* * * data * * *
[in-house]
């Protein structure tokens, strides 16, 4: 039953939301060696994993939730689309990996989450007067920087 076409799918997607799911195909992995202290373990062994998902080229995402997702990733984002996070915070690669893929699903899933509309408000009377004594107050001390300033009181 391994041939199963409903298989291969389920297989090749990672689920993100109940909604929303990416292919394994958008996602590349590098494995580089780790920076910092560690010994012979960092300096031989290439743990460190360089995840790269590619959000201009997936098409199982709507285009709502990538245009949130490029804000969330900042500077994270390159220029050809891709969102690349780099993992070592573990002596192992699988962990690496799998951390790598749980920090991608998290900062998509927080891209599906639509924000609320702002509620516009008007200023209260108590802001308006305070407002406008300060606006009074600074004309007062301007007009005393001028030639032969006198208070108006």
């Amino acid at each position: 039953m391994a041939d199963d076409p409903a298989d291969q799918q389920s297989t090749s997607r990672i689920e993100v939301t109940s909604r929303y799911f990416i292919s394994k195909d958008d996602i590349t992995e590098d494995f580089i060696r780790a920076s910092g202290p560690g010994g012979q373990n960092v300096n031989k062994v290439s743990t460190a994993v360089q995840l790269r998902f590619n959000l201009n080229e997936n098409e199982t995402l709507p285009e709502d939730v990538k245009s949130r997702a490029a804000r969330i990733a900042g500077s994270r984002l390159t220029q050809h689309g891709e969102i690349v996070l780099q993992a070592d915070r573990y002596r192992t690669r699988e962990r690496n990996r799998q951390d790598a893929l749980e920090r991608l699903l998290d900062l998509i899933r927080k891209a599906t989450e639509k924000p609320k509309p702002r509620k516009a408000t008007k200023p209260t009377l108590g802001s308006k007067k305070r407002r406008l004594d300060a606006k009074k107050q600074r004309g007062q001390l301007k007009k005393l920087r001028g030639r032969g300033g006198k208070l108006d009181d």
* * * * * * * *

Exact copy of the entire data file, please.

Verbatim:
[in-house]
């Protein structure tokens, strides 16, 4: 039953939301060696994993939730689309990996989450007067920087 076409799918997607799911195909992995202290373990062994998902080229995402997702990733984002996070915070690669893929699903899933509309408000009377004594107050001390300033009181 391994041939199963409903298989291969389920297989090749990672689920993100109940909604929303990416292919394994958008996602590349590098494995580089780790920076910092560690010994012979960092300096031989290439743990460190360089995840790269590619959000201009997936098409199982709507285009709502990538245009949130490029804000969330900042500077994270390159220029050809891709969102690349780099993992070592573990002596192992699988962990690496799998951390790598749980920090991608998290900062998509927080891209599906639509924000609320702002509620516009008007200023209260108590802001308006305070407002406008300060606006009074600074004309007062301007007009005393001028030639032969006198208070108006």
């Amino acid at each position: 039953m391994a041939d199963d076409p409903a298989d291969q799918q389920s297989t090749s997607r990672i689920e993100v939301t109940s909604r929303y799911f990416i292919s394994k195909d958008d996602i590349t992995e590098d494995f580089i060696r780790a920076s910092g202290p560690g010994g012979q373990n960092v300096n031989k062994v290439s743990t460190a994993v360089q995840l790269r998902f590619n959000l201009n080229e997936n098409e199982t995402l709507p285009e709502d939730v990538k245009s949130r997702a490029a804000r969330i990733a900042g500077s994270r984002l390159t220029q050809h689309g891709e969102i690349v996070l780099q993992a070592d915070r573990y002596r192992t690669r699988e962990r690496n990996r799998q951390d790598a893929l749980e920090r991608l699903l998290d900062l998509i899933r927080k891209a599906t989450e639509k924000p609320k509309p702002r509620k516009a408000t008007k200023p209260t009377l108590g802001s308006k007067k305070r407002r406008l004594d300060a606006k009074k107050q600074r004309g007062q001390l301007k007009k005393l920087r001028g030639r032969g300033g006198k208070l108006d009181d």